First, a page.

Orthopaedic residencies will be accredited to offer five years of graduate medical education. The orthopaedic residency director is responsible for the design, implementation, and oversight of a PGY 1 year that will prepare residents for specialty education in orthopaedic surgery. The PGY 1 year must include resident participation in clinical and didactic activities that will give them the opportunity to:
- Develop the knowledge, attitudes and skills needed to formulate principles and assess, plan, and initiate treatment of adult and pediatric patients with surgical and/or medical problems
- Be involved in the care of patients with surgical and medical emergencies, multiple organ system trauma, soft tissue wounds, nervous system injuries and diseases, peripheral vascular injuries and diseases, and rheumatologic and other medical diseases
- Gain experience in the care of critically ill surgical and medical patients
- Participate in the pre-, intra- and postoperative care of surgical patients
- Develop an understanding of surgical anesthesia, including anesthetic risks and the management of intraoperative anesthetic complications
In order to meet these goals the PGY1 year must include:
- A minimum of six months of structured education in surgery, including the areas of multi-system trauma, plastic surgery/burn care, intensive care, and vascular surgery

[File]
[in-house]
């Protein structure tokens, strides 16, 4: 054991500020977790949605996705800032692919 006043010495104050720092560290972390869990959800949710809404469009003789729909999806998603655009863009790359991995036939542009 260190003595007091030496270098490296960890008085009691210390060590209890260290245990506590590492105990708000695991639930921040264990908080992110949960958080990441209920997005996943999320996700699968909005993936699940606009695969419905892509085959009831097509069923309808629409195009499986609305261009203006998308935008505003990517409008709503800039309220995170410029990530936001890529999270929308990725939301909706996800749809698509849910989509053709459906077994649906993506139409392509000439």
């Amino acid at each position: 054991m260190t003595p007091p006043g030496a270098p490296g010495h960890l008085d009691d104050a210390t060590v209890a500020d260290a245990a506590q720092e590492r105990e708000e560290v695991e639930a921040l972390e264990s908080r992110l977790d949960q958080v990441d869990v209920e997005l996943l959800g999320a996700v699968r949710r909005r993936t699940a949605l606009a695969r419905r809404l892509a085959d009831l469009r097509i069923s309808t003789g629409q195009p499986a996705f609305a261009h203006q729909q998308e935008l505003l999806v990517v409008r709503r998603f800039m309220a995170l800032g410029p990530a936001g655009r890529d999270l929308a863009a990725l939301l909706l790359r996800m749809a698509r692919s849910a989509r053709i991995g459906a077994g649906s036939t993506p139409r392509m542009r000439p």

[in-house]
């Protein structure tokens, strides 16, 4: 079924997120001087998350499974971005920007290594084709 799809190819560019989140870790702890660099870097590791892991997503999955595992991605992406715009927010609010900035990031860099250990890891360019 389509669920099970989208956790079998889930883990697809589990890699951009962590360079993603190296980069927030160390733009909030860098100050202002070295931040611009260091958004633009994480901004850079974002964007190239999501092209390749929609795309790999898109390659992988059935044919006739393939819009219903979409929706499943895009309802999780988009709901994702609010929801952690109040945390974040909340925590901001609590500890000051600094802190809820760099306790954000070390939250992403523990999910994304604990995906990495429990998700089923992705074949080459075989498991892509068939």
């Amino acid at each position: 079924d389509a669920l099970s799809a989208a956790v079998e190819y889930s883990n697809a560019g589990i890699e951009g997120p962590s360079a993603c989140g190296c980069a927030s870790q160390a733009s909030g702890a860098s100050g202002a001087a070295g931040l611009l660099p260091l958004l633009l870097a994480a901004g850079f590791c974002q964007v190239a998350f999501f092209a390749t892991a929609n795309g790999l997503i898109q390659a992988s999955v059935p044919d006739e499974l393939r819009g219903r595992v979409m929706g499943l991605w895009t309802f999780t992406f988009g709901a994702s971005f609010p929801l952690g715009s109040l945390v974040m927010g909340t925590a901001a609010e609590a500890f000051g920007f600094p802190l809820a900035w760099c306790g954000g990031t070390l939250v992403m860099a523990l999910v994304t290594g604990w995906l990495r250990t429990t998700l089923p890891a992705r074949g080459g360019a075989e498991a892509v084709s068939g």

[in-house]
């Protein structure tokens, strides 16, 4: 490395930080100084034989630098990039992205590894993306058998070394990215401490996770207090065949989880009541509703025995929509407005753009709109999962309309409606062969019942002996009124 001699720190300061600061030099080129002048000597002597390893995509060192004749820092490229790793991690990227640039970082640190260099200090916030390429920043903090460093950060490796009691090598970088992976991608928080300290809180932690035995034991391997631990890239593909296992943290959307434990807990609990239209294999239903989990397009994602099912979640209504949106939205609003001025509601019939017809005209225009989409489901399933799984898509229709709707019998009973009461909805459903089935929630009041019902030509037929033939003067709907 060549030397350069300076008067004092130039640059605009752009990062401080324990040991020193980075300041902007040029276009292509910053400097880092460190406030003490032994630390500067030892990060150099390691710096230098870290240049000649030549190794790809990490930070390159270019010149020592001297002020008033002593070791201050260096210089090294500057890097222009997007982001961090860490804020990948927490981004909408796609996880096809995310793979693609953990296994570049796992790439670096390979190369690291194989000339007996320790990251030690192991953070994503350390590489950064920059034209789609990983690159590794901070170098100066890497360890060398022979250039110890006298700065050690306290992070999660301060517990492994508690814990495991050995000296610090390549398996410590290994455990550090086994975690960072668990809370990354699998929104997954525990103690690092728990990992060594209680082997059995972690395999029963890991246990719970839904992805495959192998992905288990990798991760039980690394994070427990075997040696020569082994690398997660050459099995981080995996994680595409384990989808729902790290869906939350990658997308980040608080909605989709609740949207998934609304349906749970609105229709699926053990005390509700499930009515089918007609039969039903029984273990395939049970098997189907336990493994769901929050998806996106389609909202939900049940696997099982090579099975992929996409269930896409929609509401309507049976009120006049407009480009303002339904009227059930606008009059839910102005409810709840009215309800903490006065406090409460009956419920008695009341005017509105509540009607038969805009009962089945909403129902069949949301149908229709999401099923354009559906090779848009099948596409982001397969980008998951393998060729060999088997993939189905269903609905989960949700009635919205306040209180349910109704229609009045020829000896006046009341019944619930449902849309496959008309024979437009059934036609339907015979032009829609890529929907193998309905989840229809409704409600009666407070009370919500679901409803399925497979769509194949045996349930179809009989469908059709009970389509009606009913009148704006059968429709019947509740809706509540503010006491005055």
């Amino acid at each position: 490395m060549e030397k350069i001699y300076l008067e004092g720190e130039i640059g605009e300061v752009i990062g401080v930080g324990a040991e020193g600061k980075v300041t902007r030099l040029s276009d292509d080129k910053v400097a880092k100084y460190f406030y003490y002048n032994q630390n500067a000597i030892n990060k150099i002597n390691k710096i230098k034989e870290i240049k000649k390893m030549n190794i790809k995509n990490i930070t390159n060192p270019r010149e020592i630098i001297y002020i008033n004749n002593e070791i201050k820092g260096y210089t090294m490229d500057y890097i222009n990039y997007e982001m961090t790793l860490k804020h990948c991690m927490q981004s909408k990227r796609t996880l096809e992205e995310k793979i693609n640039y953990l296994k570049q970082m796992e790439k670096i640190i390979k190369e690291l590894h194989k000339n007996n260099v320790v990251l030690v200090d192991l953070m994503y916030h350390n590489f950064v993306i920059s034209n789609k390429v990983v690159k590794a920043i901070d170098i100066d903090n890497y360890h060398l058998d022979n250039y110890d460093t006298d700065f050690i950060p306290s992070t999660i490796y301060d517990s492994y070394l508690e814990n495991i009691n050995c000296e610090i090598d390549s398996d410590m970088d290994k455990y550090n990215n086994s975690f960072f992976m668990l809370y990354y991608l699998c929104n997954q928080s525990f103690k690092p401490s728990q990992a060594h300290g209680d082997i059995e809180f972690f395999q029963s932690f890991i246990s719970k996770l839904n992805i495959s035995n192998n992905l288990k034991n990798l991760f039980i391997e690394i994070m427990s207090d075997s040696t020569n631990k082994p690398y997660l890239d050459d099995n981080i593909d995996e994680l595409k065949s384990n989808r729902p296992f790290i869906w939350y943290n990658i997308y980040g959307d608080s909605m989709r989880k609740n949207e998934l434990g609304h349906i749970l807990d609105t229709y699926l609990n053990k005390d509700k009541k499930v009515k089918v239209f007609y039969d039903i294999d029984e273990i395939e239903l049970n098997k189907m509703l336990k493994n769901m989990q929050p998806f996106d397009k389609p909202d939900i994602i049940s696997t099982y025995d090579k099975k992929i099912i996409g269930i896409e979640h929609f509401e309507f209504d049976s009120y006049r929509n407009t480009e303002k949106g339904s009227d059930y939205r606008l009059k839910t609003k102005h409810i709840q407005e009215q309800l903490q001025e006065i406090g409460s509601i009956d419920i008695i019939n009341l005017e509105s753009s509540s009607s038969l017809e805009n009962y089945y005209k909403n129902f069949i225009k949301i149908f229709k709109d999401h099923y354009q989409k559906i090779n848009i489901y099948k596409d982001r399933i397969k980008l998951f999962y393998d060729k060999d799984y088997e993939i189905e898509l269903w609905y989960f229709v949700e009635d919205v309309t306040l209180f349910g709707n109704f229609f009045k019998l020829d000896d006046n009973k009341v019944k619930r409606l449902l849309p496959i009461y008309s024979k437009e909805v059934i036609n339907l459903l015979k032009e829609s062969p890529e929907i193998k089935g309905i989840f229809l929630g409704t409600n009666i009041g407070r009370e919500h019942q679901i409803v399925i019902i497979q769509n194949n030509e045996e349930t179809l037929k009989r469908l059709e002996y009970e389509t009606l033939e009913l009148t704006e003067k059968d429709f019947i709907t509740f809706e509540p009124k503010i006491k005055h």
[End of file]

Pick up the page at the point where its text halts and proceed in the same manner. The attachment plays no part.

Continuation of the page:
- A minimum of one month of structured education in at least three of the following specialty areas: emergency medicine, medical/cardiac intensive care, internal medicine, neurology, neurological surgery, rheumatology, anesthesiology, musculoskeletal imaging, and rehabilitation
- A maximum of three months of orthopaedic surgery
For more information, visit the American Academy of Orthopaedic Surgeons and the American Orthopaedic Association.
The description of this surgical specialty was adapted from a description set forth by the American Board of Medical Specialties (ABMS).
Orthopaedic Surgery as a Career
Correction of childhood deformities was the genesis of the specialty orthopaedics (orthos-straight; pais-child). Initially, and even up to a couple of decades ago, it was a nonoperative specialty. Technological advances in biomaterials and our knowledge of biomechanics tremendously advanced orthopaedics from applying braces and Plaster of Paris casts to super-specialized surgical procedures covering a broad range from joint replacement to spinal surgery. The scope of orthopaedics includes the prevention, investigation, diagnosis, and treatment of disorders and injuries of the musculoskeletal system by nonsurgical and surgical methods.
Orthopaedic surgeons see an extremely diverse patient population from young children with spinal disorders and extremity deformities to elderly patients with joint arthritis and osteoporotic vertebral compression fractures. We still see a large amount of nonoperative problems, but can also significantly improve the lives of people with operative procedures to regain mobility and function.
Orthopaedic surgery is a five-year residency after medical school. Many orthopaedic surgeons choose to continue their training after residency to complete fellowships in a wide variety of subspecialties including: spine surgery, hand surgery, sports medicine, total joint replacement (hip and knee), pediatric orthopaedics, foot and ankle, and orthopaedic oncology.
The musculoskeletal system is a beautiful and fascinating human structure. It allows us to participate and enjoy the essence of humanity.
Life is motion, and motion is life.
Rick C. Sasso, MD, FACS